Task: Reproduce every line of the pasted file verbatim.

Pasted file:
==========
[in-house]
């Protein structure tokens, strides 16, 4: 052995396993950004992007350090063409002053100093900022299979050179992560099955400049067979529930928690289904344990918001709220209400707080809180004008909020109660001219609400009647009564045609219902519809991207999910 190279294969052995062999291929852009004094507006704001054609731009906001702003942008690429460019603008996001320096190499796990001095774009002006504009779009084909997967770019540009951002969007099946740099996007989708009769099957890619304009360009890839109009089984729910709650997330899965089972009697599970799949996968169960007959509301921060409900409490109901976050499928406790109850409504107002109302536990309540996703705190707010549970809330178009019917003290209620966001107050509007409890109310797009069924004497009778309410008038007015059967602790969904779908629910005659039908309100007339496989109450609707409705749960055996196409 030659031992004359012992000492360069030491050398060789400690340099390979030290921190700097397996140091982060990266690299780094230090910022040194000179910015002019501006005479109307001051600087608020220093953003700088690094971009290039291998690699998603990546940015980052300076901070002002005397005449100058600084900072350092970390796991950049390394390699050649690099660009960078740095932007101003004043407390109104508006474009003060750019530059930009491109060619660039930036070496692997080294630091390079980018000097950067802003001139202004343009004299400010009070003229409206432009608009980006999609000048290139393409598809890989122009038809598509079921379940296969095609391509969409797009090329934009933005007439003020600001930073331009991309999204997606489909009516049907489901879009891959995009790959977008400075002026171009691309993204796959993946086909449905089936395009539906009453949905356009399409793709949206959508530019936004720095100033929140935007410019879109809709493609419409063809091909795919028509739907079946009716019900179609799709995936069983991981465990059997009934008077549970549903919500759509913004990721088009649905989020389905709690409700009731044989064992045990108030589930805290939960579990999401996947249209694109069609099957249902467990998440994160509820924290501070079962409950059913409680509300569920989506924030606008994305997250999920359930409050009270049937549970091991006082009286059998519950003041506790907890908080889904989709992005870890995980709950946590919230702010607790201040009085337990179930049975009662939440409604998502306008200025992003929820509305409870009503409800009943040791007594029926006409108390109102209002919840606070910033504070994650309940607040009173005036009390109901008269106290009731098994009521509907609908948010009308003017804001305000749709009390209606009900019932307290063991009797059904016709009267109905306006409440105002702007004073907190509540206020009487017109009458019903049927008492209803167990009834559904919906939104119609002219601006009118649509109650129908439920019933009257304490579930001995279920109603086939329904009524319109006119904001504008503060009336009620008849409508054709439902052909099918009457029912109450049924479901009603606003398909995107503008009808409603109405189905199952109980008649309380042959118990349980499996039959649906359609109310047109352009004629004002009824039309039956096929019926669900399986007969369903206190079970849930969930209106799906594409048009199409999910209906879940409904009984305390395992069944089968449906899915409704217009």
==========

[in-house]
């Protein structure tokens, strides 16, 4: 052995396993950004992007350090063409002053100093900022299979050179992560099955400049067979529930928690289904344990918001709220209400707080809180004008909020109660001219609400009647009564045609219902519809991207999910 190279294969052995062999291929852009004094507006704001054609731009906001702003942008690429460019603008996001320096190499796990001095774009002006504009779009084909997967770019540009951002969007099946740099996007989708009769099957890619304009360009890839109009089984729910709650997330899965089972009697599970799949996968169960007959509301921060409900409490109901976050499928406790109850409504107002109302536990309540996703705190707010549970809330178009019917003290209620966001107050509007409890109310797009069924004497009778309410008038007015059967602790969904779908629910005659039908309100007339496989109450609707409705749960055996196409 030659031992004359012992000492360069030491050398060789400690340099390979030290921190700097397996140091982060990266690299780094230090910022040194000179910015002019501006005479109307001051600087608020220093953003700088690094971009290039291998690699998603990546940015980052300076901070002002005397005449100058600084900072350092970390796991950049390394390699050649690099660009960078740095932007101003004043407390109104508006474009003060750019530059930009491109060619660039930036070496692997080294630091390079980018000097950067802003001139202004343009004299400010009070003229409206432009608009980006999609000048290139393409598809890989122009038809598509079921379940296969095609391509969409797009090329934009933005007439003020600001930073331009991309999204997606489909009516049907489901879009891959995009790959977008400075002026171009691309993204796959993946086909449905089936395009539906009453949905356009399409793709949206959508530019936004720095100033929140935007410019879109809709493609419409063809091909795919028509739907079946009716019900179609799709995936069983991981465990059997009934008077549970549903919500759509913004990721088009649905989020389905709690409700009731044989064992045990108030589930805290939960579990999401996947249209694109069609099957249902467990998440994160509820924290501070079962409950059913409680509300569920989506924030606008994305997250999920359930409050009270049937549970091991006082009286059998519950003041506790907890908080889904989709992005870890995980709950946590919230702010607790201040009085337990179930049975009662939440409604998502306008200025992003929820509305409870009503409800009943040791007594029926006409108390109102209002919840606070910033504070994650309940607040009173005036009390109901008269106290009731098994009521509907609908948010009308003017804001305000749709009390209606009900019932307290063991009797059904016709009267109905306006409440105002702007004073907190509540206020009487017109009458019903049927008492209803167990009834559904919906939104119609002219601006009118649509109650129908439920019933009257304490579930001995279920109603086939329904009524319109006119904001504008503060009336009620008849409508054709439902052909099918009457029912109450049924479901009603606003398909995107503008009808409603109405189905199952109980008649309380042959118990349980499996039959649906359609109310047109352009004629004002009824039309039956096929019926669900399986007969369903206190079970849930969930209106799906594409048009199409999910209906879940409904009984305390395992069944089968449906899915409704217009």